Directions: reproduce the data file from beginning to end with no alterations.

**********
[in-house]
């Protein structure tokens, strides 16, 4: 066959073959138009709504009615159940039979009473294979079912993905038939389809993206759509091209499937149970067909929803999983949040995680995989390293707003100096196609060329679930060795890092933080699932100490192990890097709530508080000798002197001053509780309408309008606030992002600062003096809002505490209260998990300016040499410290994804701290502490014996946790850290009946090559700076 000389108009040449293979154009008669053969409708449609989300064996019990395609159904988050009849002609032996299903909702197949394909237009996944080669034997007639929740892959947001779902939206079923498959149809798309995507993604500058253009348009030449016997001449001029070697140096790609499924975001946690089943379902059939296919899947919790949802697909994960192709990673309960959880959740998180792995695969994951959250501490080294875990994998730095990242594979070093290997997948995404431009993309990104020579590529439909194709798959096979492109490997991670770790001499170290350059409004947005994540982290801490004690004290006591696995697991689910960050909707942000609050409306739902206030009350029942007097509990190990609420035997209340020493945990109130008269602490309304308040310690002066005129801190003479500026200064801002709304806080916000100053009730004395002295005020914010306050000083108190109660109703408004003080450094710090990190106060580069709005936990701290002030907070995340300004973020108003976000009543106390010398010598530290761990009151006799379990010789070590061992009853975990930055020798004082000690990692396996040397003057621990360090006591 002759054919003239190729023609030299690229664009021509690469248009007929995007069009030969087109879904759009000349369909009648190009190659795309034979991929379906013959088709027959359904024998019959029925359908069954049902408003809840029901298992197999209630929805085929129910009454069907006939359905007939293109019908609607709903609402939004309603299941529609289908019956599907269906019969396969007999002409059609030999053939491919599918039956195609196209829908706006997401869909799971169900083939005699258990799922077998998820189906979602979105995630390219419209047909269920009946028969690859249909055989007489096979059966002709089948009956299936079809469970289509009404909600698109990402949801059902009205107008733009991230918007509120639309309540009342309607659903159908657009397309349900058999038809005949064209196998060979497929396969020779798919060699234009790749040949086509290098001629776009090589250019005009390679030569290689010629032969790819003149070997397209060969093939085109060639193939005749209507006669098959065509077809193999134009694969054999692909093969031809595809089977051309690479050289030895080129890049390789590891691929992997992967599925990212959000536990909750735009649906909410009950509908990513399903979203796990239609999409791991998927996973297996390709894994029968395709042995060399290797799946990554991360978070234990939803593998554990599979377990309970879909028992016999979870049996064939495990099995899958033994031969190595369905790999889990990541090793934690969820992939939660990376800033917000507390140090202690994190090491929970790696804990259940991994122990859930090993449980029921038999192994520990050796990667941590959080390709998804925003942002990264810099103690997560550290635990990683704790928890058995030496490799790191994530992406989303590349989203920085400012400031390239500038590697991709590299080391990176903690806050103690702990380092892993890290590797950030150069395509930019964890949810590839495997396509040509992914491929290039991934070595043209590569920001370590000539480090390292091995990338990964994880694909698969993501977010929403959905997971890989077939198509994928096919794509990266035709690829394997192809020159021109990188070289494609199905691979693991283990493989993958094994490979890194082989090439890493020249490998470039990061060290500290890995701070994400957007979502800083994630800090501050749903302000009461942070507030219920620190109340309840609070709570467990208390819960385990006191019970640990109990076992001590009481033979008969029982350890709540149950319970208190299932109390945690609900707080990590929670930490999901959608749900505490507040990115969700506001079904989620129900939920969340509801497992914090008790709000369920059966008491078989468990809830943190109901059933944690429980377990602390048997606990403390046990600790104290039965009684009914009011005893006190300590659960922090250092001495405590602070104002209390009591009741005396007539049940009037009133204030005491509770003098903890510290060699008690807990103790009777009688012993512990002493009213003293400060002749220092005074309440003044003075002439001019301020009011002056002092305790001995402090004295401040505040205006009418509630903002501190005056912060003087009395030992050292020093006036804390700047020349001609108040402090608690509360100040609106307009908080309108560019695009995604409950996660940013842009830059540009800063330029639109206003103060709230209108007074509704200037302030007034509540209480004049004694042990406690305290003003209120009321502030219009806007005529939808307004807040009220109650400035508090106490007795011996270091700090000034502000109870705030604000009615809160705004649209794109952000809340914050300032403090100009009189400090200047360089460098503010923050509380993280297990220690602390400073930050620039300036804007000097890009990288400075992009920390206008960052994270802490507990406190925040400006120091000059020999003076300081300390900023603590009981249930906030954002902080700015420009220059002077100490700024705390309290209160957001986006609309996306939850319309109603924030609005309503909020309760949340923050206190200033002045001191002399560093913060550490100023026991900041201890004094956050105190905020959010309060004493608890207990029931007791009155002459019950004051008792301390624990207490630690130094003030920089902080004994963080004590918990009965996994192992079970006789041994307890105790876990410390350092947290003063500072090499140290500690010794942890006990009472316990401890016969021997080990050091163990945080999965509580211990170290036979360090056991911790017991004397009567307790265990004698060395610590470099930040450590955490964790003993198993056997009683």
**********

[in-house]
């Protein structure tokens, strides 16, 4: 066959073959138009709504009615159940039979009473294979079912993905038939389809993206759509091209499937149970067909929803999983949040995680995989390293707003100096196609060329679930060795890092933080699932100490192990890097709530508080000798002197001053509780309408309008606030992002600062003096809002505490209260998990300016040499410290994804701290502490014996946790850290009946090559700076 000389108009040449293979154009008669053969409708449609989300064996019990395609159904988050009849002609032996299903909702197949394909237009996944080669034997007639929740892959947001779902939206079923498959149809798309995507993604500058253009348009030449016997001449001029070697140096790609499924975001946690089943379902059939296919899947919790949802697909994960192709990673309960959880959740998180792995695969994951959250501490080294875990994998730095990242594979070093290997997948995404431009993309990104020579590529439909194709798959096979492109490997991670770790001499170290350059409004947005994540982290801490004690004290006591696995697991689910960050909707942000609050409306739902206030009350029942007097509990190990609420035997209340020493945990109130008269602490309304308040310690002066005129801190003479500026200064801002709304806080916000100053009730004395002295005020914010306050000083108190109660109703408004003080450094710090990190106060580069709005936990701290002030907070995340300004973020108003976000009543106390010398010598530290761990009151006799379990010789070590061992009853975990930055020798004082000690990692396996040397003057621990360090006591 002759054919003239190729023609030299690229664009021509690469248009007929995007069009030969087109879904759009000349369909009648190009190659795309034979991929379906013959088709027959359904024998019959029925359908069954049902408003809840029901298992197999209630929805085929129910009454069907006939359905007939293109019908609607709903609402939004309603299941529609289908019956599907269906019969396969007999002409059609030999053939491919599918039956195609196209829908706006997401869909799971169900083939005699258990799922077998998820189906979602979105995630390219419209047909269920009946028969690859249909055989007489096979059966002709089948009956299936079809469970289509009404909600698109990402949801059902009205107008733009991230918007509120639309309540009342309607659903159908657009397309349900058999038809005949064209196998060979497929396969020779798919060699234009790749040949086509290098001629776009090589250019005009390679030569290689010629032969790819003149070997397209060969093939085109060639193939005749209507006669098959065509077809193999134009694969054999692909093969031809595809089977051309690479050289030895080129890049390789590891691929992997992967599925990212959000536990909750735009649906909410009950509908990513399903979203796990239609999409791991998927996973297996390709894994029968395709042995060399290797799946990554991360978070234990939803593998554990599979377990309970879909028992016999979870049996064939495990099995899958033994031969190595369905790999889990990541090793934690969820992939939660990376800033917000507390140090202690994190090491929970790696804990259940991994122990859930090993449980029921038999192994520990050796990667941590959080390709998804925003942002990264810099103690997560550290635990990683704790928890058995030496490799790191994530992406989303590349989203920085400012400031390239500038590697991709590299080391990176903690806050103690702990380092892993890290590797950030150069395509930019964890949810590839495997396509040509992914491929290039991934070595043209590569920001370590000539480090390292091995990338990964994880694909698969993501977010929403959905997971890989077939198509994928096919794509990266035709690829394997192809020159021109990188070289494609199905691979693991283990493989993958094994490979890194082989090439890493020249490998470039990061060290500290890995701070994400957007979502800083994630800090501050749903302000009461942070507030219920620190109340309840609070709570467990208390819960385990006191019970640990109990076992001590009481033979008969029982350890709540149950319970208190299932109390945690609900707080990590929670930490999901959608749900505490507040990115969700506001079904989620129900939920969340509801497992914090008790709000369920059966008491078989468990809830943190109901059933944690429980377990602390048997606990403390046990600790104290039965009684009914009011005893006190300590659960922090250092001495405590602070104002209390009591009741005396007539049940009037009133204030005491509770003098903890510290060699008690807990103790009777009688012993512990002493009213003293400060002749220092005074309440003044003075002439001019301020009011002056002092305790001995402090004295401040505040205006009418509630903002501190005056912060003087009395030992050292020093006036804390700047020349001609108040402090608690509360100040609106307009908080309108560019695009995604409950996660940013842009830059540009800063330029639109206003103060709230209108007074509704200037302030007034509540209480004049004694042990406690305290003003209120009321502030219009806007005529939808307004807040009220109650400035508090106490007795011996270091700090000034502000109870705030604000009615809160705004649209794109952000809340914050300032403090100009009189400090200047360089460098503010923050509380993280297990220690602390400073930050620039300036804007000097890009990288400075992009920390206008960052994270802490507990406190925040400006120091000059020999003076300081300390900023603590009981249930906030954002902080700015420009220059002077100490700024705390309290209160957001986006609309996306939850319309109603924030609005309503909020309760949340923050206190200033002045001191002399560093913060550490100023026991900041201890004094956050105190905020959010309060004493608890207990029931007791009155002459019950004051008792301390624990207490630690130094003030920089902080004994963080004590918990009965996994192992079970006789041994307890105790876990410390350092947290003063500072090499140290500690010794942890006990009472316990401890016969021997080990050091163990945080999965509580211990170290036979360090056991911790017991004397009567307790265990004698060395610590470099930040450590955490964790003993198993056997009683």